18790 Middlebelt Rd

Livonia, MI 48152 US

(248) 615-7670

Open mobile navigation

Get Down With Your Dog

Each year fifteen million Americans engage in the practice of yoga. Many of the same Americans own some of the over seventy-three million dogs owned in the United States. If you put yoga and dogs together, you get doga (pronounced DOH-gah). Doga is sweeping the nation including large American cities and small towns. Doga provides a unique opportunity for humans to calm and focus themselves while working on improving their flexibility and while sharing the experience with man's best friend.

So what really is doga? Simply explained doga is when humans and dogs work together in relaxing and calming poses originally thought to only be practiced by humans. If you watch the movements your dog makes on a daily basis, you will see how dogs are natural yogis.

After much study, human yogis (yogis are people who engage in the practice of yoga) started to notice their pets would always stretch and position themselves in certain ways before and after naps or during playtime with other dogs. Watching closely, people realized dogs were natural yogis, always stretching themselves before engaging in new activities.

The nice part about doga is that anyone can participate. Most dogs just love the interaction with their human. When attending a class in a studio, dogs take the chance and opportunity to visit each and every mat and meet new dogs and their owners.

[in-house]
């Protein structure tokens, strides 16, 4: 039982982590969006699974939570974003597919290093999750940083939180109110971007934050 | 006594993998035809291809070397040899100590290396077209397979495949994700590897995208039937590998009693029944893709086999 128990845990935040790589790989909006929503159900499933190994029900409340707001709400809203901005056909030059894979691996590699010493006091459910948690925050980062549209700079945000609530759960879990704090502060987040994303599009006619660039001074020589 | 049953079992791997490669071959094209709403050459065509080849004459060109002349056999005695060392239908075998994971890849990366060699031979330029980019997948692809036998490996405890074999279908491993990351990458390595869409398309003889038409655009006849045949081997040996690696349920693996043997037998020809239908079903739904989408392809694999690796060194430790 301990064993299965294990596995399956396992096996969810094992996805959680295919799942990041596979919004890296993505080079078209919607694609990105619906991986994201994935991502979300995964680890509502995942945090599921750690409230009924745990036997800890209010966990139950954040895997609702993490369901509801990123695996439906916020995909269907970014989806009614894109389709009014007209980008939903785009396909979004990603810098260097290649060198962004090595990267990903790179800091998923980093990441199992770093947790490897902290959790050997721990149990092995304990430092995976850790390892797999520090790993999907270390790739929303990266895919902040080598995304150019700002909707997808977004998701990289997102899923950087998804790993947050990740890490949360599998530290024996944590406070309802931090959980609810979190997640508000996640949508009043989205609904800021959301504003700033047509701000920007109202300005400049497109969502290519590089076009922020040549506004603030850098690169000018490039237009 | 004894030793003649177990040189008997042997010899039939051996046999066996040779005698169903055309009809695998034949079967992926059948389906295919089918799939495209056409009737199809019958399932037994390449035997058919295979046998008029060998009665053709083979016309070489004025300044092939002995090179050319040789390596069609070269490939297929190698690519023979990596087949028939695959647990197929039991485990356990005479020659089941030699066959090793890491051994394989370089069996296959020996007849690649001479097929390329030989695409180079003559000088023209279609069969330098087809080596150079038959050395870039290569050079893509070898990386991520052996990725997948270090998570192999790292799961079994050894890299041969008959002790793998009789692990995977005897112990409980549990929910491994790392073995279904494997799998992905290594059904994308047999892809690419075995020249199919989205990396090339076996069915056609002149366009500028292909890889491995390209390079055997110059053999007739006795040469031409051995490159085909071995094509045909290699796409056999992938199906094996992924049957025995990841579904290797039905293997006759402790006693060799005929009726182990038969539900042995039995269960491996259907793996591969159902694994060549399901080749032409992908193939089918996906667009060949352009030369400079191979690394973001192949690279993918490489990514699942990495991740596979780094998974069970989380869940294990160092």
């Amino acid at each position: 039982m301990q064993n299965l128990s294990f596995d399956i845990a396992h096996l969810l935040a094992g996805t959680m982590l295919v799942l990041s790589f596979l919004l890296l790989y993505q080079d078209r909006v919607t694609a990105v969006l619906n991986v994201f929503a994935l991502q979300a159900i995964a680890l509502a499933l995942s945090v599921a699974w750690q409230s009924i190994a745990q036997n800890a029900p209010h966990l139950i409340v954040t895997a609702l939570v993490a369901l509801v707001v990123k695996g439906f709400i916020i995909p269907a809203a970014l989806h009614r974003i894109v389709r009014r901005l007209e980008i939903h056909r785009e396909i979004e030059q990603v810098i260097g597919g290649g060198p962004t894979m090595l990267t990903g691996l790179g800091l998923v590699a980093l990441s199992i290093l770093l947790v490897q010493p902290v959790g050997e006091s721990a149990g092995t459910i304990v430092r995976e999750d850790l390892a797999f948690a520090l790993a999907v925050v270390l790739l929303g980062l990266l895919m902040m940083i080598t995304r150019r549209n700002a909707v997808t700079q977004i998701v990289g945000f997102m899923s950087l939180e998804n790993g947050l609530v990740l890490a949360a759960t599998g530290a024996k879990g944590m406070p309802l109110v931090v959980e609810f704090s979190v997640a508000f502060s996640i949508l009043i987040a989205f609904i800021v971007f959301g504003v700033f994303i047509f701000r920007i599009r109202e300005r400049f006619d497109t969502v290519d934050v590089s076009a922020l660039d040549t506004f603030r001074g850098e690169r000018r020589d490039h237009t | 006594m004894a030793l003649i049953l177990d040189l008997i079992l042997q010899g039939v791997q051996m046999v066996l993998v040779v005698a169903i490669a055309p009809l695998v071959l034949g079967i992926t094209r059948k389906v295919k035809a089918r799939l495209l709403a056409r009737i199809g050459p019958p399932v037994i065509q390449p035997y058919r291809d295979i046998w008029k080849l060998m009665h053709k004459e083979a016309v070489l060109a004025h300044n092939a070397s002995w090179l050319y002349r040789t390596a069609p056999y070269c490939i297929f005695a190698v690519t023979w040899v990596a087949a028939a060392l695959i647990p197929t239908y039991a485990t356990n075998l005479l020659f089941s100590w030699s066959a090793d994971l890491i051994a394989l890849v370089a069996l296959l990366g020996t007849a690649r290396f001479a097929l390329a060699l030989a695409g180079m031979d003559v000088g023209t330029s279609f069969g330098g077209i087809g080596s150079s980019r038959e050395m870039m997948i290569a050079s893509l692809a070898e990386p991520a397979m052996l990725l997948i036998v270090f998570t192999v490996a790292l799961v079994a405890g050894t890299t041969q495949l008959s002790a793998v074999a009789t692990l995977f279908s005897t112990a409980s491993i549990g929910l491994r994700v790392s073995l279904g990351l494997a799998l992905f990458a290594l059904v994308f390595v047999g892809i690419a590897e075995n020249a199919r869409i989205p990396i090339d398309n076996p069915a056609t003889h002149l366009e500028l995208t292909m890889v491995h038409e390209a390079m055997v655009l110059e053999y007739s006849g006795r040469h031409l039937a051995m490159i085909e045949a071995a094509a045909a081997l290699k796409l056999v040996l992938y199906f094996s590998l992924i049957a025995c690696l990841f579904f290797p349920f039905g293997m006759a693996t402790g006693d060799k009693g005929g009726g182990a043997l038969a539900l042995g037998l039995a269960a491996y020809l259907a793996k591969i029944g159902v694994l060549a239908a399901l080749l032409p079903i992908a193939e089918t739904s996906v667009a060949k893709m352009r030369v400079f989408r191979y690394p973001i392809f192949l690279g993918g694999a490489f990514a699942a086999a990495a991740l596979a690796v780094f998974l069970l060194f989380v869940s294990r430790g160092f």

To share the experience of yoga with your dog, all you need is a yoga mat and a dog! Start by leaving your yoga mat out in the open where your dog can investigate the mat, smell it, feel it, and even lay on it. After your dog feels comfortable on the mat, go ahead and join them. Your canine companion might not understand at first what it is you are doing but soon you will both find a way to incorporate each other into the poses.

In the all famous "Downward Facing Dog Pose" many dogs will simply lay on the mat under their owners, looking up for an occasional kiss on the face. Other poses such as the triangle pose, where the human is standing in a wide stance with one arm reaching up and the second arm is used to for balance, so now is a great opportunity to use the trusty canine companion as a prop to balance themselves while gently rubbing their pet.

Dogs love doga because they are given 45 minutes to an hour of undivided attention from their human. When going to a yoga studio for yoga, there is also the car ride to and from the studio, which most dogs love! There is also the opportunity to meet new dogs and their humans. Humans love doga because of the unique bonding experience they share with their pet.

Whether an experienced yogi, or just a beginner, go ahead and give doga a chance! There is no right or wrong way to do doga as long as you and your dog are relaxed and calm while enjoying some good stretching!

Exclusive Offer

New clients receive $20 OFF first exam!

Office Hours

Monday:

9:00 am-7:00 pm

Tuesday:

9:00 am-7:00 pm

Wednesday:

9:00 am-7:00 pm

Thursday:

Closed

Friday:

9:00 am-7:00 pm

Saturday:

9:00 am-5:00 pm

Sunday:

Closed

Location

Testimonials

  • "I love this veterinary clinic. Dr. Sheehy and staff are all friendly and seem to take pride in their jobs. I enjoy taking my three rats there and would recommend them to everyone I know."
    Cheyenne H / Livonia, MI

Featured Articles

Read about interesting topics

  • Fish